The Obama Administration’s “strategic pivot” from the Middle East to the Pacific will feature prominently in the upcoming review. This larger change is manifest through several interconnected shifts. The first is a large-scale reduction in ground forces. The Army currently plans to cut 50,000 soldiers, reducing its active duty end strength from 570,000 to 520,000. General Dempsey said that number will likely get bigger to meet ever more budget cuts. Similarly, the Marine Corps is planning for a reduction of roughly 15,000 Marines from 202,000 to 186,600. According to Panetta, much steeper cuts beyond these are likely.
Even though the Pentagon is cutting ground forces, DoD seems set to somehow revive the long-derided but durable two-war standard by another name. This will be a paper standard only meant to symbolize the U.S. military is still a global force with global reach. Whatever the new force-planning construct is called, it will surely be couched in language similar to the muddled force-planning construct that emerged from the 2010 QDR that actually added uncertainty to and removed long-standing guidance from the military services.
Active, Guard, Reserve Mix to Change Under Banner of “Reversibility”
As General Dempsey has argued, the United States must not find itself in a position where it can do only one thing at once. This is obvious. Pentagon leaders plan to skirt the lack of capabilities to make this possible through an increased reliance on National Guard and Reserve forces. DoD plans to assume more risk in the active component and the capabilities available immediately in the event of conflict or crisis. Examples include heavy armor brigades and tactical fighter wings. Readiness will also be resourced differently so the Army’s Force Generation model appears likely to also be deemed unaffordable.
The problem is that this seems more like wishful thinking than strategy. While the “operational Reserve” has preformed remarkably well in Iraq and Afghanistan, the last decade of war has stressed all of America’s forces — active duty, reserve, and National Guard-to the breaking point. If the military’s senior leaders still feel that the two-war standard is important to maintain, they should mandate the necessary resources. Trying to accomplish the same mission set with fewer resources is budgetary sleight of hand, not a plan, and certainly not a comprehensive strategy.
Counterinsurgency Wanes While Counterterrorism Waxes
Another tenet of the “pivot” to Asia is the transition from a military focused on manpower-intensive counterinsurgency (COIN) to the light footprint doctrine of counterterrorism (CT). Secretary Panetta has mentioned unmanned or remotely piloted aircraft, cyber and Special Forces as key areas that must be protected from budget cuts. They may even get more money.
General Dempsey has called for the greater “integration of general operating forces and special operating forces.” These focus areas reflect a strategy that will increasingly seek to defeat threats “over-the-horizon” with highly-targeted mobile operations. Drone strikes have proven especially useful in areas where it is imprudent to send large American forces such as northwest Pakistan. Special Forces can continue playing a lead role in both covert operations and foreign internal defense capacity building with partner nations.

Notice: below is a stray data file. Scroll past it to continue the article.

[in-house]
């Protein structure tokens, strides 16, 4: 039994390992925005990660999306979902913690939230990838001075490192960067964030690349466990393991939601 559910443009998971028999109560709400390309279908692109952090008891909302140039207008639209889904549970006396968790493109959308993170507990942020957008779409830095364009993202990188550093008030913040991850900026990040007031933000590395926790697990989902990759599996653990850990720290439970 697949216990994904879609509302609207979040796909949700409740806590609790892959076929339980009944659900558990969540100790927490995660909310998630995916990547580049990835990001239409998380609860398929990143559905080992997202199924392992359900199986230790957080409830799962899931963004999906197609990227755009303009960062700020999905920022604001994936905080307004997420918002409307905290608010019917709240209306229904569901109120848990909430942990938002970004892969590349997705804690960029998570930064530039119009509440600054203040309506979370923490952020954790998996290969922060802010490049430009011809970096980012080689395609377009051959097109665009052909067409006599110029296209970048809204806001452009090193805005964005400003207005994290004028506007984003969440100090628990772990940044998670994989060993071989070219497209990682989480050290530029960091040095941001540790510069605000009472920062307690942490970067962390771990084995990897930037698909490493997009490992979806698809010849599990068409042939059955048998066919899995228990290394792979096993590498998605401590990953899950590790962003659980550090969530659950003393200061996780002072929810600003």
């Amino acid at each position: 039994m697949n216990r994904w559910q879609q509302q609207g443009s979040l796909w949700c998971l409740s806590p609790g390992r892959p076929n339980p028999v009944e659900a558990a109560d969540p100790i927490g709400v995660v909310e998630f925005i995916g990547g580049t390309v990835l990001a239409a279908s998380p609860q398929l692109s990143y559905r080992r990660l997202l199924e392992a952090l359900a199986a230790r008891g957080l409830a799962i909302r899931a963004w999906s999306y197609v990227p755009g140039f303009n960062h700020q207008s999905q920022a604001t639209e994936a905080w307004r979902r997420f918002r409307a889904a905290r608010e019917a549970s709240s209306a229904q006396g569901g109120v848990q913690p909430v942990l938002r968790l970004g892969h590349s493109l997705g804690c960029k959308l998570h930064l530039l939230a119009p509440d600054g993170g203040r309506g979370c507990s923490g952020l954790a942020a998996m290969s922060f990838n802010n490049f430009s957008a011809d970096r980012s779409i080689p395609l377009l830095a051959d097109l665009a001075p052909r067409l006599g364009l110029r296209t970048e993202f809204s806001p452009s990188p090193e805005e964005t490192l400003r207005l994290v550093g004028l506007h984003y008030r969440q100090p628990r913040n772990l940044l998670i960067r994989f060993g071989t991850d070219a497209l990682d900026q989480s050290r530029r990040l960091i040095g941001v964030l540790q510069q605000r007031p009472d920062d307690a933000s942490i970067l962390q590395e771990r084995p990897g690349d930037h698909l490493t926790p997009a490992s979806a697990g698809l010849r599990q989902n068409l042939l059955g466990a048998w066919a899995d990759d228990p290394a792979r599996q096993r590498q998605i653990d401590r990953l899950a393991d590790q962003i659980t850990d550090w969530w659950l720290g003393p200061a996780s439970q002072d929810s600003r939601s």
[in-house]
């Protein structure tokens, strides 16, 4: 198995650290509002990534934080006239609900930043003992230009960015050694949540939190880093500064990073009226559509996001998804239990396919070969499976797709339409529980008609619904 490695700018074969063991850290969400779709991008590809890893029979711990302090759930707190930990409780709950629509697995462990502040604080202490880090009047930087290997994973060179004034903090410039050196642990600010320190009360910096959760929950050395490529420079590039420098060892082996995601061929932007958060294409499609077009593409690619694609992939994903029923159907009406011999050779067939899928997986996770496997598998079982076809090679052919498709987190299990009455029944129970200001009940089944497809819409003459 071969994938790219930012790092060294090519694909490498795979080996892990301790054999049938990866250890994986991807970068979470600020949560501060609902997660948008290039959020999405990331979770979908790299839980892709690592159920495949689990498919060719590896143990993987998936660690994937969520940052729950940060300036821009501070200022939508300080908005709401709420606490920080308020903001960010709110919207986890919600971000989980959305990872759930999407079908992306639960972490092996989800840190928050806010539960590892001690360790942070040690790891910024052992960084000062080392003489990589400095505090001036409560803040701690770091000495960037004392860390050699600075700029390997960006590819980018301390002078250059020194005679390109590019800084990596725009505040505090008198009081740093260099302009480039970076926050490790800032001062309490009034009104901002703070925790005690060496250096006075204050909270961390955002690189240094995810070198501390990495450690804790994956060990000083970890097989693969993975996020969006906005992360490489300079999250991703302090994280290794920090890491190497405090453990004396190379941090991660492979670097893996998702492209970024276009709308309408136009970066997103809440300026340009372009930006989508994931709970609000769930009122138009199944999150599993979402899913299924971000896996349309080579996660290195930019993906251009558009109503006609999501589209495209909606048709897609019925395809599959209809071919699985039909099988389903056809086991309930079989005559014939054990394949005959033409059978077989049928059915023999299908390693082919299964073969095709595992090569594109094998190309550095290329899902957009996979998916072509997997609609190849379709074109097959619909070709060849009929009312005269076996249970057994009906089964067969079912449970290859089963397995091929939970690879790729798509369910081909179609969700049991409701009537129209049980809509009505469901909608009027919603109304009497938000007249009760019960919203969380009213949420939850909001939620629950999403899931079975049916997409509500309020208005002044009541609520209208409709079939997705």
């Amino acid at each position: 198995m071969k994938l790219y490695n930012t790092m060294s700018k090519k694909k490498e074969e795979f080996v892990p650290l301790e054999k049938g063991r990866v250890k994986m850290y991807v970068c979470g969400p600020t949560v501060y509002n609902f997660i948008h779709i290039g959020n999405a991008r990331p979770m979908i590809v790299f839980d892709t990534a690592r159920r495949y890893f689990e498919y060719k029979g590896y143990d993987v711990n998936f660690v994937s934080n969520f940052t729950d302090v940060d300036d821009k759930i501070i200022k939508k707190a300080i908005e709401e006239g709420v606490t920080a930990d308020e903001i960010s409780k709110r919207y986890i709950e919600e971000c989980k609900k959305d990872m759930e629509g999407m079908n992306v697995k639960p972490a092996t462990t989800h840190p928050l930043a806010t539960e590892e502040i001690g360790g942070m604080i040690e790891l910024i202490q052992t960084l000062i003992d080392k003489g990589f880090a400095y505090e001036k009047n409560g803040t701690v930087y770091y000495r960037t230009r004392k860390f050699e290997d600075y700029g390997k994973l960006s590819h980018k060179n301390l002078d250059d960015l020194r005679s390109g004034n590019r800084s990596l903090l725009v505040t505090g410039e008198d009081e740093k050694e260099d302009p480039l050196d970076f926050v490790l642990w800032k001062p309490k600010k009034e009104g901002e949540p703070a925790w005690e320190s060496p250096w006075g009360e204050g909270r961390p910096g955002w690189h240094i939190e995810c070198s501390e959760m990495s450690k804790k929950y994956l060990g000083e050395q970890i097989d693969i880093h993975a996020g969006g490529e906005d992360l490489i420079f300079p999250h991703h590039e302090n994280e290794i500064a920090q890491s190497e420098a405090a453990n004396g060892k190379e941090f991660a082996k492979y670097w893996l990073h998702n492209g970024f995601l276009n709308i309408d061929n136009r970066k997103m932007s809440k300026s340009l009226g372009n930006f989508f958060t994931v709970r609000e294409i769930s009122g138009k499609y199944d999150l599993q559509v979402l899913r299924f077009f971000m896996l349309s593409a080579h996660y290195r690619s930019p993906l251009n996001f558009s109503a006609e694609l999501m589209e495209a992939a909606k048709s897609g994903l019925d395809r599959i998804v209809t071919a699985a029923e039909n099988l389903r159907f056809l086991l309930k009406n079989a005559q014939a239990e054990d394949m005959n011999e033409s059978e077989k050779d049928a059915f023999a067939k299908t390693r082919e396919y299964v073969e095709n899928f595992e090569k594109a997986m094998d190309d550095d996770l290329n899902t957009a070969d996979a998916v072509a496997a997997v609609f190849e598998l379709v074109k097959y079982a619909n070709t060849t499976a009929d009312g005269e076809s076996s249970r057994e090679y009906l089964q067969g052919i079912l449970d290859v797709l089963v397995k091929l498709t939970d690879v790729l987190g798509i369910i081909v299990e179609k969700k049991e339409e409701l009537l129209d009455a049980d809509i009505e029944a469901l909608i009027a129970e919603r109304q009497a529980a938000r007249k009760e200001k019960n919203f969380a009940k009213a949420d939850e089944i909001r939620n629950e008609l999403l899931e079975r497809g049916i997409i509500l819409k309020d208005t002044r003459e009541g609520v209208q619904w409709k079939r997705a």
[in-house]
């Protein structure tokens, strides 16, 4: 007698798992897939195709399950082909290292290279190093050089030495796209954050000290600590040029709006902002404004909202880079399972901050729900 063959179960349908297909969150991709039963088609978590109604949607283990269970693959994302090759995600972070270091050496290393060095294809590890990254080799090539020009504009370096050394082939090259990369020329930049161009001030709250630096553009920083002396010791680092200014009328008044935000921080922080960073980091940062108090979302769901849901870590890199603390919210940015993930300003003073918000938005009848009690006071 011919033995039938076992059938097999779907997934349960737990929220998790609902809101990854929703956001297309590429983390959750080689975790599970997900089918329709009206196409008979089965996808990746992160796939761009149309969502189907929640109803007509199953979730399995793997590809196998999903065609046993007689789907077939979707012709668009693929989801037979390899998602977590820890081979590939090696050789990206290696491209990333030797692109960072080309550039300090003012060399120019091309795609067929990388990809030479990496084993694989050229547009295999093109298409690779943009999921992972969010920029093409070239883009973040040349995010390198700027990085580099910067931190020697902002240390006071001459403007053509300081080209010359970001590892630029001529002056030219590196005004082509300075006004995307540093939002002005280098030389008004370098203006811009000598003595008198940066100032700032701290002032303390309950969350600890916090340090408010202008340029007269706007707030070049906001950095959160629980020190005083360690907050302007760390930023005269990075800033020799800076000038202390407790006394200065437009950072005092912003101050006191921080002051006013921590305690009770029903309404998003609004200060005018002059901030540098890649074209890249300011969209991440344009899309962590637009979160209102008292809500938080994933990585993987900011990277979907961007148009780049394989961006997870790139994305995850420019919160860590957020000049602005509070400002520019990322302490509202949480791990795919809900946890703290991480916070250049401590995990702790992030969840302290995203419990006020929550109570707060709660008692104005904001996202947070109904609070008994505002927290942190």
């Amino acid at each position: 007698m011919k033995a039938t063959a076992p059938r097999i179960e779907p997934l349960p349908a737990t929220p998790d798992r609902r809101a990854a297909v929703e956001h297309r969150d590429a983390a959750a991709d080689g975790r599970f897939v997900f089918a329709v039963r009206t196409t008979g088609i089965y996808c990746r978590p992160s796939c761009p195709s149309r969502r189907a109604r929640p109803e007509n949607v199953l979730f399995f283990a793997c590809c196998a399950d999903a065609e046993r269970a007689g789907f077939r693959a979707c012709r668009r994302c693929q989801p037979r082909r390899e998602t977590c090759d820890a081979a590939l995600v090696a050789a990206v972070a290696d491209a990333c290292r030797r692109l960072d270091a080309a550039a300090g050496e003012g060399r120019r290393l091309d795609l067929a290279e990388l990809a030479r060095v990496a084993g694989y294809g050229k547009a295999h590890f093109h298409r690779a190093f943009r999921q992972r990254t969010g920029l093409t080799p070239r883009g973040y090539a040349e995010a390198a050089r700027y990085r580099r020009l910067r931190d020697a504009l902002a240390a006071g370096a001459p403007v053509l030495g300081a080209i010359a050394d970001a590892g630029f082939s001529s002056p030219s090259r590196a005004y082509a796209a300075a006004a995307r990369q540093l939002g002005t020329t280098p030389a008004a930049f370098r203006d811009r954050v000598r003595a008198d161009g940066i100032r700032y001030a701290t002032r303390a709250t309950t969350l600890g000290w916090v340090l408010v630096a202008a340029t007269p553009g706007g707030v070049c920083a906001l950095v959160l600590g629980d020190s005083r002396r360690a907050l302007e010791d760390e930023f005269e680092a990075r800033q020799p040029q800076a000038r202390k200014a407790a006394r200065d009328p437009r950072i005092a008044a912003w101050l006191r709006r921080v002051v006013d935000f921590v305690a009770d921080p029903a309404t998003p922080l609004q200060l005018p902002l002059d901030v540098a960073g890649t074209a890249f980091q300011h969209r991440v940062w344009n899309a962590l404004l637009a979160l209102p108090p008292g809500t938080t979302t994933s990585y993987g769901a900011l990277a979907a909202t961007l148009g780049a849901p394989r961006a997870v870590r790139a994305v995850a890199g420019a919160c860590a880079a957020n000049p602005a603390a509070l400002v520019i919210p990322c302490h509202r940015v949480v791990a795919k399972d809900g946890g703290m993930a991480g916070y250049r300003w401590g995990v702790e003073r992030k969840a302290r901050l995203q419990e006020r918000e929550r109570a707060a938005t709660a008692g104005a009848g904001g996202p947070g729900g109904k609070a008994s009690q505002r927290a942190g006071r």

The challenge is that special operations forces are, by definition, not scaleable. It is also unclear that a small group of highly-skilled operators can sustain an operational tempo that grows every year. While some in Congress have been concerned about the readiness of the U.S. military and troops on their fifth or sixth combat tour, many special forces operators have already served 10 or more overseas combat tours. That pace is unsustainable with even marginal growth of SOF.
The Congressional Research Service has summarized succinctly in a July 15th report how cuts in the active duty ground forces will hurt special forces, not help: “Because USSOCOM draws its operators and support troops from the services, it will have a smaller force pool from which to draw its members. Another implication is that these force reductions might also have an impact on the creation and sustainment of Army and Marine Corps “enabling” units that USSOCOM is seeking to support operations.”
While drones are incredibly useful in remote, undefended areas, these systems are not a panacea. Most military’s drones still need pilots manning stealthy air superiority tactical fighters as fifth-generation Joint Strike Fighters to clear the skies. But those F-35 jets are a huge bulls eye in the latest strategic review.
While a counterterror-heavy strategy might save money in the short-term, it is an open and risky question whether counterterror capabilities will be as effective as its advocates claim. COIN can take years to reverse insurgent gains and provide a blanket of security for the local population. However, once local government and security forces reach a certain level of competence, insurgent forces tend to fade away. CT involves less of a commitment and places fewer personnel at risk, but in some cases offers a lower goalpost. Nor can counterterror capabilities alone comprehensively address the root causes of insurgency or terrorism with its focus on killing or capturing bad guys when they emerge.
The strategy’s tilt on COIN versus CT will depend on whether it emphasizes threats from radical Islam or the challenge of rising near-peer competitors. If the Pentagon’s primary concern is radical Islam, COIN probably offers the better long-term path to a stable Middle East because it addresses the root causes of insurgency. However, the Pentagon is more likely to emphasize counterterrorism at the expense of counterinsurgency as part of the shift in priorities from the Middle East to East Asia, theoretically freeing up resources to acquire capabilities that may excel in anti-access and area-denial environments.